First Vice President Says Iran's Oil Can Still Flow
Accra, July 3, (UPI/GNA) - Iran's first vice president said the U.S. government's efforts to force Tehran's customers to stop importing any of its oil by November is not realistic.
"U.S. sanctions would not be a straitjacket for Iran as the country would tap various methods to render the embargoes ineffective," First Vice President Eshaq Jahangiri was quoted as saying by the Iranian Oil Ministry's news website SHANA.
Jahangiri's comments late Monday followed a briefing on Iran's oil from Brian Hook, the director of policy planning at the U.S. State Department. U.S. President Donald Trump in May pulled his country out of a U.N.-backed agreement with Iran that offered sanctions relief in exchange for peaceful nuclear commitments.
By early August, U.S. sanctions go into force on Iran's automotive industry and its trade in gold. Sanctions on the country's energy sector, its trade in oil and transactions with the Central Bank of Iran snap back into place Nov. 6.
Hook said the aim is to zero out Iranian oil exports by then, but offered some room for manoeuvring.
"We are prepared to work with countries that are reducing their imports on a case-by-case basis," he said Monday. "But as with our other sanctions, we are not looking to grant waivers or licenses."
Iran is exporting about 2 million barrels of oil per day. During the weekend, Trump said Saudi Arabia agreed to help cover the loss by tapping into some of its 2 million bpd in spare capacity. The Iranian government countered that any independent action from Riyadh would violate the principles of a multilateral deal through the Organization of Petroleum Exporting Countries to control output.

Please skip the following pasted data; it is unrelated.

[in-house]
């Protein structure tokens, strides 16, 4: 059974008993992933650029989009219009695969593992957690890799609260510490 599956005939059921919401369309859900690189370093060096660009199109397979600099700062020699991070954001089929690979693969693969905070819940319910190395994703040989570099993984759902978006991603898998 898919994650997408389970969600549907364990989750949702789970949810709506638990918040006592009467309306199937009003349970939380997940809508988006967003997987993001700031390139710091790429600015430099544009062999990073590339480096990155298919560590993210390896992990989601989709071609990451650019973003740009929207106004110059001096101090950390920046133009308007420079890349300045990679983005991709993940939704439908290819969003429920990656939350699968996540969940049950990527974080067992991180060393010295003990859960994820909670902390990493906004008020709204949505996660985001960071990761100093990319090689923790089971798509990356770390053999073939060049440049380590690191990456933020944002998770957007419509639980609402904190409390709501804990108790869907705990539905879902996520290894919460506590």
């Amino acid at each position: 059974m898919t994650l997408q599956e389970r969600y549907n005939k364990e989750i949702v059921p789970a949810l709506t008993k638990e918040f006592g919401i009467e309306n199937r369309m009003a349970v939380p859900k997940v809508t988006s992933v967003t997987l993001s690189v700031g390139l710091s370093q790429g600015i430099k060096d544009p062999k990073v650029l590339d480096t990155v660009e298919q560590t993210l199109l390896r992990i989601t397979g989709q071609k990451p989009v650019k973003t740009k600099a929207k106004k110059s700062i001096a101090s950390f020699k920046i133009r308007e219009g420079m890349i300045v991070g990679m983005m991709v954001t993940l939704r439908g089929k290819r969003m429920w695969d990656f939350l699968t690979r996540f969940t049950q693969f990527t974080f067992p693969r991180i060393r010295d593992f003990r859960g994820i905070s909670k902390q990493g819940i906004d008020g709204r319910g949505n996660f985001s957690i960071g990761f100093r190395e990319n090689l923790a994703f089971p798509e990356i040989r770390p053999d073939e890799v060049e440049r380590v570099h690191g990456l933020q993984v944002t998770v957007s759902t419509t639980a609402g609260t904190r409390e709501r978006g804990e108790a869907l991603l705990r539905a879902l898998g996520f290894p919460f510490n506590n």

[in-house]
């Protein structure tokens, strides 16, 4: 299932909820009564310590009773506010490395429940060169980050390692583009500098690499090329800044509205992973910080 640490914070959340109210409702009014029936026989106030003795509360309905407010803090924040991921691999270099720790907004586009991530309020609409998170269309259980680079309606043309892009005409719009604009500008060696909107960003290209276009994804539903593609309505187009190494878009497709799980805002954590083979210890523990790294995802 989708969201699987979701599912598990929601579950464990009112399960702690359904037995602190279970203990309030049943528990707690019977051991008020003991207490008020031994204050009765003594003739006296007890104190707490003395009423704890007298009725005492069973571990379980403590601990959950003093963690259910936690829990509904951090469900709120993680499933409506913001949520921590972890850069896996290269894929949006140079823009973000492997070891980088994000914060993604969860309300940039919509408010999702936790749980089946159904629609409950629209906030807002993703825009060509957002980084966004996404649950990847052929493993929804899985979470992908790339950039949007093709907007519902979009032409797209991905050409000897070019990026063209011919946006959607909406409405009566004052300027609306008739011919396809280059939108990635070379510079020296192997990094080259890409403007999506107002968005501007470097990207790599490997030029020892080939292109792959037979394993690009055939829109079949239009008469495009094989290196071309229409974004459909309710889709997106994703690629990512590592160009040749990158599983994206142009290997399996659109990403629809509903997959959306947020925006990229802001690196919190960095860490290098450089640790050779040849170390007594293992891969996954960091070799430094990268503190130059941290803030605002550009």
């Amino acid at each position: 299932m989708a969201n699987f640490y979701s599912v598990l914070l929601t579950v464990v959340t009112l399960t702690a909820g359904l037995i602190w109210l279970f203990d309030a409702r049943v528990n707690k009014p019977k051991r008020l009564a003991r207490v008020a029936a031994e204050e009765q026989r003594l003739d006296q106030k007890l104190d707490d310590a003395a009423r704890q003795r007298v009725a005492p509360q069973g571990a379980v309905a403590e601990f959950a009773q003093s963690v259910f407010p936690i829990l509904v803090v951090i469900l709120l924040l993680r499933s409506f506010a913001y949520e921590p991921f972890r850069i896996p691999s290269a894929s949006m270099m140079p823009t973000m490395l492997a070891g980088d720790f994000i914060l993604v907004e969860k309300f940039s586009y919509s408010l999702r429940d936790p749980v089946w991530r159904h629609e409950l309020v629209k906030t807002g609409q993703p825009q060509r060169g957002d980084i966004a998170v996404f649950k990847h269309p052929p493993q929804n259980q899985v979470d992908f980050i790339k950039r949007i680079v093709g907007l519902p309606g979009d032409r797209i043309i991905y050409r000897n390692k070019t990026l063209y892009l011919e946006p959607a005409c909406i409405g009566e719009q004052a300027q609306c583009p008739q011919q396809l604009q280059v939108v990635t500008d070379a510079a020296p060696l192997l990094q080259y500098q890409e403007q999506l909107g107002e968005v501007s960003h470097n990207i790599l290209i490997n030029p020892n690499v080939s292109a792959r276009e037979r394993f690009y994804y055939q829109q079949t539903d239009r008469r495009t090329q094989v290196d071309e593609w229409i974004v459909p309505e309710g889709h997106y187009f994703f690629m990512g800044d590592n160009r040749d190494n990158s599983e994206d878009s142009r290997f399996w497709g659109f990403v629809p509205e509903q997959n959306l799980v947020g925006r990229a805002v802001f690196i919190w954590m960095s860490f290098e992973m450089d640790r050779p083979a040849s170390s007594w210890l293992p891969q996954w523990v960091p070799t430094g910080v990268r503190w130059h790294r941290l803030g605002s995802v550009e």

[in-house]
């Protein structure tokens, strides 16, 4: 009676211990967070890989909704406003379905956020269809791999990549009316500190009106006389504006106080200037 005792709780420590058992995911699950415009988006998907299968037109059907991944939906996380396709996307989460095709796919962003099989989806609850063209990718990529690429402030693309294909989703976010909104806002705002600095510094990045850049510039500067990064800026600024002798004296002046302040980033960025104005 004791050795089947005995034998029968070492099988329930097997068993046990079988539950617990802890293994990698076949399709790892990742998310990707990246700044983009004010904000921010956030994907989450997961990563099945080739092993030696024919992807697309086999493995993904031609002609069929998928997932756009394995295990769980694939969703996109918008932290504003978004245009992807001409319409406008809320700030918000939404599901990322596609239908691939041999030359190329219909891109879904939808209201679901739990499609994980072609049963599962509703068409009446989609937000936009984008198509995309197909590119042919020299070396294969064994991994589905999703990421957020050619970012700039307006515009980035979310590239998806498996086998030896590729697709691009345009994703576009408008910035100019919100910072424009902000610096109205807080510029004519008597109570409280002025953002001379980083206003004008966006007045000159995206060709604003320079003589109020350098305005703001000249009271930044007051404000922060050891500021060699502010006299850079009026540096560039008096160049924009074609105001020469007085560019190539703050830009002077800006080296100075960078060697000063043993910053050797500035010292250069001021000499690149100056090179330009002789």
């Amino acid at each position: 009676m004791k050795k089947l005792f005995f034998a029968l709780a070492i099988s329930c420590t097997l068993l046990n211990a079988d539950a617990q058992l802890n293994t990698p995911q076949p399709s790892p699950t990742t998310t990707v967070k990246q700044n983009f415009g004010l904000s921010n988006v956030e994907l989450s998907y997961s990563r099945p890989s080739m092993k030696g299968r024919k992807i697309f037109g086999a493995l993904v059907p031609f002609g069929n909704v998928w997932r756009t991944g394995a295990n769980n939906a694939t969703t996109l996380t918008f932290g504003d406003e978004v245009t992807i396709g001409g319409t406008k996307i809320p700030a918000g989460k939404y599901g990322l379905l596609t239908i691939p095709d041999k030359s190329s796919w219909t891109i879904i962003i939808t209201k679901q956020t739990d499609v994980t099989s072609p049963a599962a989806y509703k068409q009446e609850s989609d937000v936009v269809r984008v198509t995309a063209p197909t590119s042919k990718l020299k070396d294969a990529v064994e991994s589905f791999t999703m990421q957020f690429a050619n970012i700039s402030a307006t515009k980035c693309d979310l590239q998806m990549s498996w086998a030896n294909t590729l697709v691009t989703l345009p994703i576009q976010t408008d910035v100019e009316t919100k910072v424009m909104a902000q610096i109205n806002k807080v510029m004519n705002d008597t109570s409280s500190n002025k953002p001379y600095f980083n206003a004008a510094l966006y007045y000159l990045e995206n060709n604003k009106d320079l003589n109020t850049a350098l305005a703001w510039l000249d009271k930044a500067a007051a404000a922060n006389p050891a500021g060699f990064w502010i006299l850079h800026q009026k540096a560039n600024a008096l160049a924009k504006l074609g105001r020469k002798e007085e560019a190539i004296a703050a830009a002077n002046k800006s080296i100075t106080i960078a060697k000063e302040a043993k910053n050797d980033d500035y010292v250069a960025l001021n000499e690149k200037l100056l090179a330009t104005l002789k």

Jahangiri added that Iran could get around some of the U.S. pressure through effective trade planning. One of the plans under consideration, he said, is a bartering mechanism.
The Iranian government said China, which isn't as exposed to U.S. sanctions as other countries, remains interested in importing oil. European leaders, meanwhile, have shown willingness to figure out a way to keep the nuclear agreement in place without the United States.
Iranian President Hassan Rouhani arrived Tuesday in Switzerland and later heads to Austria, which took over the rotating presidency of the European Union during the weekend. Speaking from the Swiss capital, the Iranian president said it was illogical to bow to the unilateral pressure from the United States.
"Iranians have never surrendered to foreign pressure and will never do so," he said.